DARPA “Emergency Response” Robot Runs Faster Than Usain Bolt
Machines to be used for “defense missions”
Paul Joseph Watson
Thursday, September 6, 2012
One of the robots under development by DARPA for the purpose of “emergency response” and humanitarian missions has beaten the human world speed record set in 2009 by athlete Usain Bolt.
“The Defense Advanced Research Project’s (DARPA) Cheetah managed to reach 28.3 mph, said the agency on Sept. 5. The speed is a little faster than the fastest human, Usain Bolt, who set the human world speed record when he reached a peak speed of 27.78 mph in 2009 during a100 meter sprint. The Cheetah robot had already attained the record as the fastest robot on earth when it clocked in 18 Mph earlier in its development,” reports Government Security News.
Cheetah’s advantage versus other robots when it comes to emergency response, humanitarian missions and “other defense missions,” is that it legs enable it to handle difficult terrain, unlike wheeled and tracked robots.
Cheetah was able to beat its previous speed record with the aid of improved control algorithms and a more powerful pump. Engineers plan to test a prototype Cheetah on real terrain next year.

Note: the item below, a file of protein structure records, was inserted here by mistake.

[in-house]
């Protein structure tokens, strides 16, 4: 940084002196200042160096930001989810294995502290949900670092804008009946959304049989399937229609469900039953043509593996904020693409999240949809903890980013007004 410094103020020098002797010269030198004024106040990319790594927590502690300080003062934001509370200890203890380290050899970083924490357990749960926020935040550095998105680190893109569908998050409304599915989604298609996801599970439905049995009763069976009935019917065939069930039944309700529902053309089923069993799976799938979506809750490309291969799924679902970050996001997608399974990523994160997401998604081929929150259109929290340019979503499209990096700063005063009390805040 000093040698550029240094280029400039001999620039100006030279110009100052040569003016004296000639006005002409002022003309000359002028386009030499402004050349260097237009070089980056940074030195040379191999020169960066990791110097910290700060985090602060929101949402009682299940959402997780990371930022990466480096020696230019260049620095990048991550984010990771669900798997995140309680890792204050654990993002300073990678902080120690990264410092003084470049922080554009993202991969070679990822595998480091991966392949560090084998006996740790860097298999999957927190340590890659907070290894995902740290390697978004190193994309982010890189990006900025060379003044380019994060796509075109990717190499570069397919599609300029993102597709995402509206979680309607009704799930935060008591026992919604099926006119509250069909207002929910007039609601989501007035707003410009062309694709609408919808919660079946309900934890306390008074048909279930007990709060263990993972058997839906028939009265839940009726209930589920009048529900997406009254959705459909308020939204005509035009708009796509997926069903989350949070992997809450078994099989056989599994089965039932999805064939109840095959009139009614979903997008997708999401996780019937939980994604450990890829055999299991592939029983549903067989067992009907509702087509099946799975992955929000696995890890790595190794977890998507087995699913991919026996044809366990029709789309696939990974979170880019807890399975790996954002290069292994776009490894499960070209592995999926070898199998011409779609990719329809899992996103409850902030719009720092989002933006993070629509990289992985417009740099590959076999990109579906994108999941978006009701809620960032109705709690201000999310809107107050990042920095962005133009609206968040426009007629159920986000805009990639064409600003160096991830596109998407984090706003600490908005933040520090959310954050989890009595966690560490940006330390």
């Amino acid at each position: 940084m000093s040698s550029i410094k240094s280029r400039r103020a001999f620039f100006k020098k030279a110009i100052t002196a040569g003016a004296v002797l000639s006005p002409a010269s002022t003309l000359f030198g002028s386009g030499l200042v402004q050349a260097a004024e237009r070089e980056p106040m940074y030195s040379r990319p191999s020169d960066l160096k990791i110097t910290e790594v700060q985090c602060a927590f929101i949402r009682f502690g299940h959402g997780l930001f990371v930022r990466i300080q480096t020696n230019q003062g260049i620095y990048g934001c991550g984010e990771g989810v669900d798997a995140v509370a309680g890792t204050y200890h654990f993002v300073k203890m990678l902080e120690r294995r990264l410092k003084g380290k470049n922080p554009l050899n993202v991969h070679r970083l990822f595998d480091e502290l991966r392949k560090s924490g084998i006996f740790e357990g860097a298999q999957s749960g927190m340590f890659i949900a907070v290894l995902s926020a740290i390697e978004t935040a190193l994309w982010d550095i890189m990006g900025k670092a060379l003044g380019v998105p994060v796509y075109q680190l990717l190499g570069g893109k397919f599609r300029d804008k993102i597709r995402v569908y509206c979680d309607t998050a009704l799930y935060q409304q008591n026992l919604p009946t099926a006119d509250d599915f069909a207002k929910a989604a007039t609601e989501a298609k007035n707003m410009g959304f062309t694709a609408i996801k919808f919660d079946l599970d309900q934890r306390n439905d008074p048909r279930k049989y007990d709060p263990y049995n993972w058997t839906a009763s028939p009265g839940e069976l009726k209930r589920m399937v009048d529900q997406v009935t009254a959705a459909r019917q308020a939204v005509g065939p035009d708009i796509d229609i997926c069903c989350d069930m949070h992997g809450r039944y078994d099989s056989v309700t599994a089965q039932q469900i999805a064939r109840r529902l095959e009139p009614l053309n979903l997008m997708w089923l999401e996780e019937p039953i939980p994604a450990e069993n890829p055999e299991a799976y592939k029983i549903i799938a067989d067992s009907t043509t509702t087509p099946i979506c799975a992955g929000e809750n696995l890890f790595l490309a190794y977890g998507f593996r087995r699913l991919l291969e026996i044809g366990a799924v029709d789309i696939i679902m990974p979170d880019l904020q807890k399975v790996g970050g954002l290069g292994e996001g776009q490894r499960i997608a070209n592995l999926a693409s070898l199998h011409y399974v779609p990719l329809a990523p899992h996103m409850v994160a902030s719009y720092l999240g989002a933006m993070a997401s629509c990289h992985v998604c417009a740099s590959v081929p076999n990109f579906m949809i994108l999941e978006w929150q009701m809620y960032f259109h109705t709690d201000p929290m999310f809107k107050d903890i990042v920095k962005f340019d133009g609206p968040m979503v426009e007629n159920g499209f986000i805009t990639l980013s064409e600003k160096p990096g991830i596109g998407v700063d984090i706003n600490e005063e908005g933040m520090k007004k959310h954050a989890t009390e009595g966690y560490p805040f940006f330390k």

Boston Dynamics Inc. is also working on a separate project for DARPA to produce humanoid robots that can act intelligently without supervision.
Last month, the Department of Defense announced that “The robotic platforms will be humanoid, consisting of two legs, a torso, two arms with hands, a sensor head and on board computing.” The robots are set to be ready by 2014, states the contract.
Like the Cheetah, the humanoid robots will be used to “conduct humanitarian, disaster relief and related operations” and will also be able to use basic and diverse tools.
Boston Dynamics has enjoyed a long working relationship with DARPA, during which time it has developed the rather frightening BigDog. This hydraulic quadruped robot can carry up to 340lb load, meaning it can be effectively FULL ARTICLE HERE